I would like to respond to Jorge Branca’s letter to the editor, FINTRAC: The nemesis of our forest? by highlighting how Canadian businesses, FINTRAC and police and national security agencies all have a role to play in creating a hostile environment for those who seek to abuse our financial system or threaten the safety of Canadians.
The Proceeds of Crime (Money Laundering) and Terrorist Financing Act establishes obligations for real estate and other businesses, including to identify clients, keep records and report certain types of financial transactions. These obligations are essential in detecting illicit activity and deterring criminals from operating within the legitimate economy. For example, eliminating the anonymity of the client serves as an important measure of deterrence. And, keeping records ensures that police will have access to the information and evidence they may require as part of their criminal investigations.
In its Assessment of Inherent Risks of Money Laundering and Terrorist Financing in Canada, the federal government found that the real estate sector is highly vulnerable to money laundering and terrorist financing, given “its size and scope and (the fact that it) generates a large number of high-value financial transactions on an ongoing basis.” This is consistent with the assessment of the Financial Action Task Force, an internationally recognized body that sets global standards for combating money laundering and terrorist financing.
Based on these assessments and other information, including media reporting and concerns raised in Vancouver, Toronto and elsewhere, FINTRAC has significantly increased its examinations in the real estate sector. Over the past two years alone, the centre conducted 343 real estate examinations nationwide.
We are also working to assist the real estate sector in fulfilling its legal obligations by providing extensive guidance, policy interpretations, responses to inquiries and presentations to provincial and municipal real estate boards. Last year, we published the Operational Brief: Indicators of money laundering in financial transactions related to real estate to help real estate in identifying and reporting suspicious transactions relating to money laundering or terrorist activity financing. We developed this material in consultation with the Canadian Real Estate Association and the Organisme d’autoréglementation du courtage immobilier du Québec.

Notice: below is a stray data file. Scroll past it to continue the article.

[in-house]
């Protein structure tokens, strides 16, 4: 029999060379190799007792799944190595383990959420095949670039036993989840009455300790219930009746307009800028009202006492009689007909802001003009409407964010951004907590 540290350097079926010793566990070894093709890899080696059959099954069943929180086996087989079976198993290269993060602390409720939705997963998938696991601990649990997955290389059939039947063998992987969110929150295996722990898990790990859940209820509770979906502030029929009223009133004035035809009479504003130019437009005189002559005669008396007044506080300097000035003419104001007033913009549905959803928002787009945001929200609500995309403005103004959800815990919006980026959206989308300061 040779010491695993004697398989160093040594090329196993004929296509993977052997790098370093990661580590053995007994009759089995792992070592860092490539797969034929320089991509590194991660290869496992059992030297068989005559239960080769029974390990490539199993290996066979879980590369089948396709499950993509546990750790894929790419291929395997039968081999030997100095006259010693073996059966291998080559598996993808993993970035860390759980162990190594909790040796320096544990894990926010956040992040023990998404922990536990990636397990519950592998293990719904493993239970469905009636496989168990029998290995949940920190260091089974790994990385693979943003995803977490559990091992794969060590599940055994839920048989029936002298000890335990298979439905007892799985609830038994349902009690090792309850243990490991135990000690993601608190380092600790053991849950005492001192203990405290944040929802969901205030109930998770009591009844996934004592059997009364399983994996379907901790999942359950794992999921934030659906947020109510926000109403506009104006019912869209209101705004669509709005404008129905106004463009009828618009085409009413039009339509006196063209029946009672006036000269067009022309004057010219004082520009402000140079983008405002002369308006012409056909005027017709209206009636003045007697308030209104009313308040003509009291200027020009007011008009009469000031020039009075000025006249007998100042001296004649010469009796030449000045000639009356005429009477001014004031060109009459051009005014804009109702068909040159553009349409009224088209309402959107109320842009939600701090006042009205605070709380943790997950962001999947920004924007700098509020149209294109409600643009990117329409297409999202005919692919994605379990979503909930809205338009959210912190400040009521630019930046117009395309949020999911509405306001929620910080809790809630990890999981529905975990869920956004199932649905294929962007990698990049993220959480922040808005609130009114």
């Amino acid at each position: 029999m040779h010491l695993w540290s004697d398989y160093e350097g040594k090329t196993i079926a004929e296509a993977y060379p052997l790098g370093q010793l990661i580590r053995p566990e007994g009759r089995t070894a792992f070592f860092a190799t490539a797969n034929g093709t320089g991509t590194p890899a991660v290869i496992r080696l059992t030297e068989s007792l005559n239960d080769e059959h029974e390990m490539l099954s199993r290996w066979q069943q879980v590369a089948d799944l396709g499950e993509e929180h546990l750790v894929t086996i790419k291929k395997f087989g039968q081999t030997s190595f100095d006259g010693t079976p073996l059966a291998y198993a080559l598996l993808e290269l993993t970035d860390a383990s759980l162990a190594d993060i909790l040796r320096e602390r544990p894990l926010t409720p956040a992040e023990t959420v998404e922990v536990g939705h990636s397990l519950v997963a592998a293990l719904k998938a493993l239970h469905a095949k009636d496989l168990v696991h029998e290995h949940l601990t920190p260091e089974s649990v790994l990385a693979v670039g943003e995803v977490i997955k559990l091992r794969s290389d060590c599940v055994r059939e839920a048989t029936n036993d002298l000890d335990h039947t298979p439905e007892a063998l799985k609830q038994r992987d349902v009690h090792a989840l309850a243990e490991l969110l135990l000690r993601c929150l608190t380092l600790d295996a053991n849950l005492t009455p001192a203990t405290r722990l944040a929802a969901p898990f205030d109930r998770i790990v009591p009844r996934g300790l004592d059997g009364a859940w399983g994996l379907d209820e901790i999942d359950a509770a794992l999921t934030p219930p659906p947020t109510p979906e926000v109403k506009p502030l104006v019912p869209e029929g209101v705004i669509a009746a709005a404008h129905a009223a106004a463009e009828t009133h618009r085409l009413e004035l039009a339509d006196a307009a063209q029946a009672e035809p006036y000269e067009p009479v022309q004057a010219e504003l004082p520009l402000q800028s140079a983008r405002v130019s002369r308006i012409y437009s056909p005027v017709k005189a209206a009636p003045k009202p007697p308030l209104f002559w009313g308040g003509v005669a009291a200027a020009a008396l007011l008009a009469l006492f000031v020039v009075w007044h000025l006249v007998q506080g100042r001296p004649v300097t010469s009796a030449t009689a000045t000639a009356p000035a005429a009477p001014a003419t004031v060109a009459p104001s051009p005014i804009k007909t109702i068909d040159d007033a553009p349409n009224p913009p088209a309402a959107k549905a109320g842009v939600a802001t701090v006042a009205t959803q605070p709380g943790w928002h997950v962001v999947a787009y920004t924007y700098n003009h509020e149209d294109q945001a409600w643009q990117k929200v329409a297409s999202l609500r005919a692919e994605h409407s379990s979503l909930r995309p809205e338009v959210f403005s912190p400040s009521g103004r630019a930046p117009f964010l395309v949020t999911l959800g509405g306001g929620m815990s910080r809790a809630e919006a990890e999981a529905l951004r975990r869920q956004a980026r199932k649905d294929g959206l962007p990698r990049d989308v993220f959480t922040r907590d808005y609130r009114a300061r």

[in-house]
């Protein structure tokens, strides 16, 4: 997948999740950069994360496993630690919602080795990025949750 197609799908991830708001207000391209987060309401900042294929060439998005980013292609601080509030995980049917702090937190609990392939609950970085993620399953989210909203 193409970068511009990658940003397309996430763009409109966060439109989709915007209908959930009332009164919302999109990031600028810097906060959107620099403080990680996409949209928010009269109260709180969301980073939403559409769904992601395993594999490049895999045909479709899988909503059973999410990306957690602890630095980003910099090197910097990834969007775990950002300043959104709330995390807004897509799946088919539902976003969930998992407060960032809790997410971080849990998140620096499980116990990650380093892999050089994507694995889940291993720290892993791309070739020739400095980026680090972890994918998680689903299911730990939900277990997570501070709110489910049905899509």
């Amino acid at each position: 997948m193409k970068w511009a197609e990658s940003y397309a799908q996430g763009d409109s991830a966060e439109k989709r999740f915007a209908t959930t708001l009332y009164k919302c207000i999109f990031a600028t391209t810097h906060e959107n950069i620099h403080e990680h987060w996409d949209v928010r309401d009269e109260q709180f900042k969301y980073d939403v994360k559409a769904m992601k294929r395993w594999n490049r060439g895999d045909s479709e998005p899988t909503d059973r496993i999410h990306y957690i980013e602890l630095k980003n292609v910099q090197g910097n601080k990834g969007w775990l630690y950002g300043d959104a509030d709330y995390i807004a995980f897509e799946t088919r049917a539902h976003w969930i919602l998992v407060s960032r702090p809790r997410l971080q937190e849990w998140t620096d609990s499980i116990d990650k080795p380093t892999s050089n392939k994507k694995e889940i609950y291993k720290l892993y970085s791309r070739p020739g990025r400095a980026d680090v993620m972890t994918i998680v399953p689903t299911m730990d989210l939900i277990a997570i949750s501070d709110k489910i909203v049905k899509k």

FINTRAC remains committed to working with the real estate sector to ensure it understands and fulfils its legal obligations. However, when that doesn’t happen, we may impose an administrative monetary penalty. Since 2008, the centre has imposed 95 penalties in all sectors covered under the act. I would like to emphasize that, as we finalize our review of our penalty program, we retain the full authority to levy an administrative monetary penalty should it be warranted.
Canada’s anti-money laundering and anti-terrorism financing regime is dependent on businesses across the country fulfilling their legal obligations, particularly providing FINTRAC with timely and high-quality reports. These reports are the lifeblood of our analysis and made it possible for us to provide 2,015 disclosures of actionable financial intelligence last year in support of police investigations targeting fentanyl trafficking, fraud against Canadians and other serious crimes in our communities. You can find FINTRAC’s contributions to some of these investigations on our website.
We are committed to working with our police and national security partners and businesses across the country to help protect Canadians and Canada’s legitimate economy, the stability of which is of tremendous benefit to the real estate sector.
All of us – including real estate – have an important role to play.